Frank Langella, Michael Sheen, Sam Rockwell, Matthew Macfadyen, Oliver Platt, Rebecca Hall, Toby Jones and Kevin Bacon.
Written by Peter Morgan.
Directed by Ron Howard.
Following on the heels of the much-maligned Cinderella Man and the tawdry ‘suspense’ of The Da Vinci Code, director Ron Howard has fashioned his most entertaining film in years. The improbable basis for such an exciting dramatic film are the 1977 interviews conducted by playboy British TV personality David Frost with the disgraced US President Richard Nixon. When attempts to sell the idea to a major US network fails, Frost decides to raise the money himself and sell the interviews later, a decision which keeps the project on a knife-edge. Unaccustomed to the intricacies of the interview process, Frost initially flounders and the last half of the film plays out like a boxing title fight, substituting words for fists. This drama of personality is wonderfully detailed by a stellar cast, led by two towering performances from Sheen and Langella, and supported by Rockwell and Platt (as two investigators hired by Frost to prepare the interview) and the ever reliable Bacon (as Nixon’s chief of staff Jack Brennan) to name a few. Written by Morgan (The Queen) from his play, Frost/Nixon is a rush of pure cinematic pleasure.
Funny Games (2007)
Naomi Watts, Tim Roth, Michael Pitt, Brady Corbet, Devon Gearhart.
Written & Directed by Michael Haneke.
When Hollywood decides to remake a foreign film, it is inevitably of pale comparison to the original. Films such as Wings of Desire (remade as City of Angels) and even the recent flood of Asian horror films remade in America force many to ask what the point is. The obvious answer is money, of course, and an aversion to sub-titles, and Funny Games is another addition in this long line of rehashed films for an ignorant audience. Director Haneke made the original film in Austria – in 1997 it was treated as a minor classic of independent cinema and in some ways, rightfully so – it was brash and unique, and definitely not for the squeamish. The film centres on a husband and wife and their young son who travel to a lakeside getaway. They are soon taken hostage by a pair of young ne’er-do-wells, dressed in a creepy ensemble of white tennis clothes and gloves. They proceed to terrorise the family (and you in the audience) with a series of nasty mind games. None of the actors can be faulted – Watts and Roth are tremendous in difficult roles, and Pitt and Corbet are truly astounding as the young perpetrators. But this is literally a carbon copy of the original film save for the fact that the dialogue is spoken English, so I feel as though I am reviewing the original anyway. So, I guess it depends on whether you wish to ‘read’ the film or not in your decision to watch this or seek out the original version.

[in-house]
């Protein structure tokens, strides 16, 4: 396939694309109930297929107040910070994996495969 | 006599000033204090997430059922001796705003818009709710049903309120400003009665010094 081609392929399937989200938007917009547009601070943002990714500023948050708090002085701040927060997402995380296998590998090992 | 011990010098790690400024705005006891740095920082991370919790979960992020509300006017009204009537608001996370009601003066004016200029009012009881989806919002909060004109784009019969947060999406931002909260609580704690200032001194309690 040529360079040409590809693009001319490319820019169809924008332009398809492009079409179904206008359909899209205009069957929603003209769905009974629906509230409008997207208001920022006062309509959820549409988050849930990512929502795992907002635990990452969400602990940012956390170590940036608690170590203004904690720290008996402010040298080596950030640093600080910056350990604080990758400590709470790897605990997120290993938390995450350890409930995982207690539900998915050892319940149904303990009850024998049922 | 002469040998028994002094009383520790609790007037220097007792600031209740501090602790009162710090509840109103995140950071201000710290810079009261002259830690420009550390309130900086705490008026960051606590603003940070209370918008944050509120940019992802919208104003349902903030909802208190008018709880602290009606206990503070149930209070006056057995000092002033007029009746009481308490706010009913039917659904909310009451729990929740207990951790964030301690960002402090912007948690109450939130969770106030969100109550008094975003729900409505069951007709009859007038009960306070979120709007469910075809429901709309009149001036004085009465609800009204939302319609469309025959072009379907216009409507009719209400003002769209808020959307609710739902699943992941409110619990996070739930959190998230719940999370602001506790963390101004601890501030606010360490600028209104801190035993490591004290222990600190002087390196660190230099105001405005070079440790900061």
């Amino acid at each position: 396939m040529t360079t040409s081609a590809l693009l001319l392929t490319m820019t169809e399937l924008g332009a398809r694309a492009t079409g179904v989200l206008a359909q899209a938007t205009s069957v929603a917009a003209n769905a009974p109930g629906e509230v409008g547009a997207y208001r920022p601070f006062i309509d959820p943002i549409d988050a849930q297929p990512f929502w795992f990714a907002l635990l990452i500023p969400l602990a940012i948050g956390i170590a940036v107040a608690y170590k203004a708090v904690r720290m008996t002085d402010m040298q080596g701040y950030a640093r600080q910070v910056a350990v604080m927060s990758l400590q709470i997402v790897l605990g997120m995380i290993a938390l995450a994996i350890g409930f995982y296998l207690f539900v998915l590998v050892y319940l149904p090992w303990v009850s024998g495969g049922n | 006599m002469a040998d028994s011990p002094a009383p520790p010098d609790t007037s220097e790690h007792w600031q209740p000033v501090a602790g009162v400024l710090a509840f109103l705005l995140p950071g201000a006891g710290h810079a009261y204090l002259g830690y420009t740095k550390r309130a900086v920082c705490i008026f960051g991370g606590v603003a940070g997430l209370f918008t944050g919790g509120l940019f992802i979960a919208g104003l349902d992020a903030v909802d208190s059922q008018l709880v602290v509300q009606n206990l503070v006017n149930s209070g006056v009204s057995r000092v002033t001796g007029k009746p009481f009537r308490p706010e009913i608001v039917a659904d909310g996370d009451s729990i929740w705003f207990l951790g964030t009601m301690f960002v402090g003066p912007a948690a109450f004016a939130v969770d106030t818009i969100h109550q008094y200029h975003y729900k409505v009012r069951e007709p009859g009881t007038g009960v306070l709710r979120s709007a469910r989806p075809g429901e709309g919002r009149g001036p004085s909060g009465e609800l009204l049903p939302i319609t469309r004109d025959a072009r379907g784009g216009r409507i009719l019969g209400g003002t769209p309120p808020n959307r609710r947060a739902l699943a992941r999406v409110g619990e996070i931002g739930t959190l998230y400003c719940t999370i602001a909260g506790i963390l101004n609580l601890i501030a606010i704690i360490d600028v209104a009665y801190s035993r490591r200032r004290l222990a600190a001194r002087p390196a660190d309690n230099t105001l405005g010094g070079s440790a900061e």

Performance Capture by Ray Winstone, Anthony Hopkins, John Malkovich, Angelina Jolie, Brendan Gleeson, Robin Wright Penn, Alison Lohman and Crispin Glover.
Written by Neil Gaiman & Roger Avary.
Directed by Robert Zemeckis.
Beowulf is a hero who comes to Denmark to slay a monster. When he despatches the creature, he incurs the wrath of her sexy mother. The two create a pact which will eventually come back to bite the ‘Wulf on his ass. Director Zemeckis is a master of the cinematic medium, understanding the virtually limitless possibilities of this artform. An entertaining telling of the epic poem, this visually stunning film manages to also feel hollow at times, thanks largely to the decision to create this film on a computer. It’s tough to imagine why Zemeckis would chose to use this technology (apart from being bored and wishing to experiment), and I can’t help thinking that this a story that would have had much more power if it were filmed on location as a ‘live-action’ film, incorporating CGI. The film has momentum to spare, and at its best has many scenes that are rendered into a sort of surreal reality. Yet at its worst, it displays everything that is wrong with computer-animated films – an all-too obvious lack of realism that is in stark contrast to what this kind of animation attempts to achieve.
(Wadrick Jones is a freelance writer for GritFX and will post weekly thirty second film reviews on this blog.)